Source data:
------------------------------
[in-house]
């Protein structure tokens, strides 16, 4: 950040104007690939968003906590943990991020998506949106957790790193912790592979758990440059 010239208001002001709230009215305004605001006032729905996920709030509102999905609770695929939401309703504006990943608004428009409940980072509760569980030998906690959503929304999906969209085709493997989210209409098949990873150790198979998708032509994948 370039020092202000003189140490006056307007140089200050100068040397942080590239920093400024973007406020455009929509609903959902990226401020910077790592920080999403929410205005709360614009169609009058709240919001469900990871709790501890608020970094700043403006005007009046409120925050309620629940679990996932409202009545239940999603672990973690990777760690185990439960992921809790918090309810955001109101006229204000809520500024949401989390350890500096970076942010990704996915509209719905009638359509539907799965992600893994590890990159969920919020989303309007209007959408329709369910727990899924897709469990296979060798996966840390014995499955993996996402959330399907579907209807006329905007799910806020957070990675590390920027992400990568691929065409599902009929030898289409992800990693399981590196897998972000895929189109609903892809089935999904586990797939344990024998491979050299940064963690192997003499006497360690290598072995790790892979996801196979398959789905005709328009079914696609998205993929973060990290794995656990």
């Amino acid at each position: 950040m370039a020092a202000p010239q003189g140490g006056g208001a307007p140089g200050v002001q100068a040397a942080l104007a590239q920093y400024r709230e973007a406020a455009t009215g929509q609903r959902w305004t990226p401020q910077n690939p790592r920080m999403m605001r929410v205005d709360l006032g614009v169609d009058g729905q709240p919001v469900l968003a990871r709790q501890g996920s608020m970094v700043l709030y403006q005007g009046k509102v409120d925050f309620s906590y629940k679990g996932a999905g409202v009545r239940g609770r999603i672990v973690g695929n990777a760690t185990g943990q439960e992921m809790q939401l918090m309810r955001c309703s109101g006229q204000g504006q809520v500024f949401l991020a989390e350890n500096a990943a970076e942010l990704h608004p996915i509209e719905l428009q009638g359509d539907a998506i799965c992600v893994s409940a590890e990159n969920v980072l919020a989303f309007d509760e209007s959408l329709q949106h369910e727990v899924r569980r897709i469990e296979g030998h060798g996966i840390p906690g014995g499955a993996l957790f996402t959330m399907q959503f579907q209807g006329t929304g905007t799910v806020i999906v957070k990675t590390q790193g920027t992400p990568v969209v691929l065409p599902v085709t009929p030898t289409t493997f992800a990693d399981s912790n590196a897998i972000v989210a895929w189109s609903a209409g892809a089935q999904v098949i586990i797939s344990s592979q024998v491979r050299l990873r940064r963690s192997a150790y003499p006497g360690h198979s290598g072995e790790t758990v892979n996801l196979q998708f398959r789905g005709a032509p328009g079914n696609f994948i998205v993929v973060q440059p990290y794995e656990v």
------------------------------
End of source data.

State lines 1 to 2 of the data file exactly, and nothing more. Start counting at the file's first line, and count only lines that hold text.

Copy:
[in-house]
């Protein structure tokens, strides 16, 4: 950040104007690939968003906590943990991020998506949106957790790193912790592979758990440059 010239208001002001709230009215305004605001006032729905996920709030509102999905609770695929939401309703504006990943608004428009409940980072509760569980030998906690959503929304999906969209085709493997989210209409098949990873150790198979998708032509994948 370039020092202000003189140490006056307007140089200050100068040397942080590239920093400024973007406020455009929509609903959902990226401020910077790592920080999403929410205005709360614009169609009058709240919001469900990871709790501890608020970094700043403006005007009046409120925050309620629940679990996932409202009545239940999603672990973690990777760690185990439960992921809790918090309810955001109101006229204000809520500024949401989390350890500096970076942010990704996915509209719905009638359509539907799965992600893994590890990159969920919020989303309007209007959408329709369910727990899924897709469990296979060798996966840390014995499955993996996402959330399907579907209807006329905007799910806020957070990675590390920027992400990568691929065409599902009929030898289409992800990693399981590196897998972000895929189109609903892809089935999904586990797939344990024998491979050299940064963690192997003499006497360690290598072995790790892979996801196979398959789905005709328009079914696609998205993929973060990290794995656990």